terminology easier. Because you are able to separate both complicated and simple terms into understandable
word elements, you will be able to decipher virtually all medical terms. As you become familiar with the
word parts and learn what each one means, you will be able to recognize those word parts in totally new
combinations in other terms.

CRITICAL THINKING QUESTION


Carol wants to become a medical assistant. She is wondering why it is necessary to spend the time
learning the roots, suffixes, and prefixes of medical terms when it is faster to simply memorize the
actual medical terms. She has commented to you that she is studying to be a medical assistant, not an
English teacher, and that learning all the word components seems like a waste of time. How would you
respond?
Guidelines: To begin with, by learning the tools of medical word analysis, it is easier to understand complex
medical terminology. Medical terms are like jigsaw puzzles. They are constructed of small pieces that make
each word unique, but the pieces can also be used in different combinations in other words. This
understanding can also help avoid medical mistakes. If Carol only memorizes whole terms, she might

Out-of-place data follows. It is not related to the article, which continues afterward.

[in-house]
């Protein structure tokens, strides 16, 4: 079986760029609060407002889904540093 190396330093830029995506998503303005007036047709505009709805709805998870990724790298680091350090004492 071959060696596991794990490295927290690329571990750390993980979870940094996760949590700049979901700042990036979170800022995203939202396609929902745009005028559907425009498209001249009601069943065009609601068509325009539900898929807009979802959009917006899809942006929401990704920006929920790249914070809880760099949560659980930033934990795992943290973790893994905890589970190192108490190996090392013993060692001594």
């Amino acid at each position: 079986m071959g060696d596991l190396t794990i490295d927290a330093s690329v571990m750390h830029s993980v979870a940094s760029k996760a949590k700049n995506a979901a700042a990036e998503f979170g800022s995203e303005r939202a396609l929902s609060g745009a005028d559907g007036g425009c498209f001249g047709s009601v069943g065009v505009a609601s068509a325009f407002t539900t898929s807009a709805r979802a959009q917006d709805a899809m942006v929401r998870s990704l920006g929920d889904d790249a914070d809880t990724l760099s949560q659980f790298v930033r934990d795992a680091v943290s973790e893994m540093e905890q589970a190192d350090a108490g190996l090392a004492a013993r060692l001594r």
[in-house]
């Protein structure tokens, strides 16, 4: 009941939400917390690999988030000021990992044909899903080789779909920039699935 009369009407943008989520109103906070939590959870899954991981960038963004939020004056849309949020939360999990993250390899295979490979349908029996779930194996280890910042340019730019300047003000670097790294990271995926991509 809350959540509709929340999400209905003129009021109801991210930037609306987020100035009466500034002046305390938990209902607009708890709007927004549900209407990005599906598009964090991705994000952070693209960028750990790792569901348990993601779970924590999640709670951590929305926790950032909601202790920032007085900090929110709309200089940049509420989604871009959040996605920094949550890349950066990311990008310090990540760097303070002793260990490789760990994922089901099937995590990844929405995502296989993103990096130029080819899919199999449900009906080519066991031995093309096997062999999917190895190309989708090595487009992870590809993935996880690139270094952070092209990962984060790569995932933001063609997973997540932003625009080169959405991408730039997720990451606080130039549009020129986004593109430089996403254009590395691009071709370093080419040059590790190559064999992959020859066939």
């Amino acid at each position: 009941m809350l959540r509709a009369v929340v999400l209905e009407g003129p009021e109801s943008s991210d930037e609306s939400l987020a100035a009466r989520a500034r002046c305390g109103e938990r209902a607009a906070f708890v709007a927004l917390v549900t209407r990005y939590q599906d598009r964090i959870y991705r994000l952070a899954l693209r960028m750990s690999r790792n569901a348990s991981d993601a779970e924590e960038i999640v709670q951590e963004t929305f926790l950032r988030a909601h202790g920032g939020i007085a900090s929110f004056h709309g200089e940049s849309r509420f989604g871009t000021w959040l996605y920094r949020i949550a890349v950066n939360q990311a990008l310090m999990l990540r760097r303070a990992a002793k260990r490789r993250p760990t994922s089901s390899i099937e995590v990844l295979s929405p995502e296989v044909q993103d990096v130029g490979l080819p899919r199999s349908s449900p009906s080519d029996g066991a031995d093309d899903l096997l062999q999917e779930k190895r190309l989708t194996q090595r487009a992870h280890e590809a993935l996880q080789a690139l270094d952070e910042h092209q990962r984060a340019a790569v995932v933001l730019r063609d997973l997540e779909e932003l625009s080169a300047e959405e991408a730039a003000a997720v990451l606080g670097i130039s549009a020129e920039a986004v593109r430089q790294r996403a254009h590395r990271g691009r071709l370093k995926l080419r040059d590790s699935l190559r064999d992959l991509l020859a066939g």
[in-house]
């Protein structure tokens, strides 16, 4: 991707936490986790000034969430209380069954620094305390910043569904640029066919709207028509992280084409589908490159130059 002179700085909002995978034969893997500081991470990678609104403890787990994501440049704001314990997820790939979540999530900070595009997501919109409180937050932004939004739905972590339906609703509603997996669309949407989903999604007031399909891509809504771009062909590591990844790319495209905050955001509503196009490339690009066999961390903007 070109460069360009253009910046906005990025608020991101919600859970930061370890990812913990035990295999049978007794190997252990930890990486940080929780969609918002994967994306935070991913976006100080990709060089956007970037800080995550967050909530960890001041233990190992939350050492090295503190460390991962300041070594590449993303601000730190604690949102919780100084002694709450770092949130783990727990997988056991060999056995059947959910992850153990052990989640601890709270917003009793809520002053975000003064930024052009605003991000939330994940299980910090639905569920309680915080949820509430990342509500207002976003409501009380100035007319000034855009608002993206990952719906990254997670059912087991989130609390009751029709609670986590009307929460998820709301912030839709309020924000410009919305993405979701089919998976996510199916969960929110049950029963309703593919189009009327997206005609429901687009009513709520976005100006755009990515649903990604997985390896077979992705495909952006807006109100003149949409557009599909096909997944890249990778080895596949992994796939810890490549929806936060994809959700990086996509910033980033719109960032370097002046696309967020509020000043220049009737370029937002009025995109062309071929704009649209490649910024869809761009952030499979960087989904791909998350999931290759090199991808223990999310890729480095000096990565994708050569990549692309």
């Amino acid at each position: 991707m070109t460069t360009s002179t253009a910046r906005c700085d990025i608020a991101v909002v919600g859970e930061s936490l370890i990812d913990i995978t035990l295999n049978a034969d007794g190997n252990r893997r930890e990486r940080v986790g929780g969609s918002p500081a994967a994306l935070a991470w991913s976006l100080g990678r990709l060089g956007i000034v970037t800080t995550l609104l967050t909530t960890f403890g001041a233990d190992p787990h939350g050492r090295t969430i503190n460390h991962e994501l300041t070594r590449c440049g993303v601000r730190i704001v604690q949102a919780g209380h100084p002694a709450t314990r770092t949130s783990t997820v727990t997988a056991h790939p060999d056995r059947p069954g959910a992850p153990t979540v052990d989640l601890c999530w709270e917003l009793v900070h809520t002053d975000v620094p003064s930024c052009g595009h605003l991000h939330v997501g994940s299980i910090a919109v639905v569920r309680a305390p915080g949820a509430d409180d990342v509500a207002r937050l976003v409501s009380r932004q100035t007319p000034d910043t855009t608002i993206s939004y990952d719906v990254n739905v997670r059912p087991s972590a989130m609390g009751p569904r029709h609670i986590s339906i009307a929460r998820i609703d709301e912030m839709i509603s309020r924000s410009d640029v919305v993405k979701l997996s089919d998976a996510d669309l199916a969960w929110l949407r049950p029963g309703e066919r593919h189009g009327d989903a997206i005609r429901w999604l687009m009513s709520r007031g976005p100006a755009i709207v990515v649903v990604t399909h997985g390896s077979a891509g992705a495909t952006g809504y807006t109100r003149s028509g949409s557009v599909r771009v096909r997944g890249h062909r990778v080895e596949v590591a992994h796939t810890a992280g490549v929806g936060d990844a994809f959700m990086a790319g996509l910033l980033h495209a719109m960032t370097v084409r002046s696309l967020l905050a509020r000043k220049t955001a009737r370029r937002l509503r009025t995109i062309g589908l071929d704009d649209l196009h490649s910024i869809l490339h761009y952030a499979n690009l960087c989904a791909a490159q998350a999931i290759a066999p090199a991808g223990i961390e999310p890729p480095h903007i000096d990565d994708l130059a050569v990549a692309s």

confuse hyperglycemia with hypoglycemia. But if she knows that hypo means less than normal and hyper
means more than normal, she will immediately understand the patients condition and be able to take the
appropriate action.

OBJECTIVES
Learn basic
objectives to
guide your study
of the medical
language.

CONTENT

Objectives in studying the


medical language (p. 2)

Analyze words by dividing


them into component parts
(p. 2)
Relate the medical terms to the
structure and function of the
human body (p. 2)
Be aware of spelling and
pronunciation problems (p. 2)

TEACHING RESOURCES
MTO Module 1, Section I, Lesson 1
Exercise A (p. 15)
Present students with the terms for
specialties that they may be familiar with:
biology, cardiology, dermatology, and
psychology. Ask them what they see that the
terms have in common (-logy). Explain that
this is a suffix that means the process of
study. Ask if they have an idea of what is
being studied in each of the terms. Explain
that these are word parts that mean life,
heart, skin, and mind. Demonstrate how, by
using the word parts, a definition can be
made. Note that some of these -logies relate
to parts of the body (cardiology, dermatology,

aCslyActiv

and psychology). Ask students if they can


hear which syllable is stressed in each of the
terms.
Read the sentence: Dr. Knowledge is a

_______________________________________________________Chapter 1 Basic Word Structure

OBJECTIVES

CONTENT

TEACHING RESOURCES
psychologist in Philadelphia who has
pneumonia. Ask students to identify the
words that begin with silent letters.
Have small groups study the three objectives
on pp. 1-2 and compile a list of words they
know that function the same way as medical
words ( words that can be defined by looking
at their prefixes, suffixes, and combining
forms, and words that have the same
pronunciations but different spellings).

aCslyActiv

Examples: pretest/posttest, appear/reappear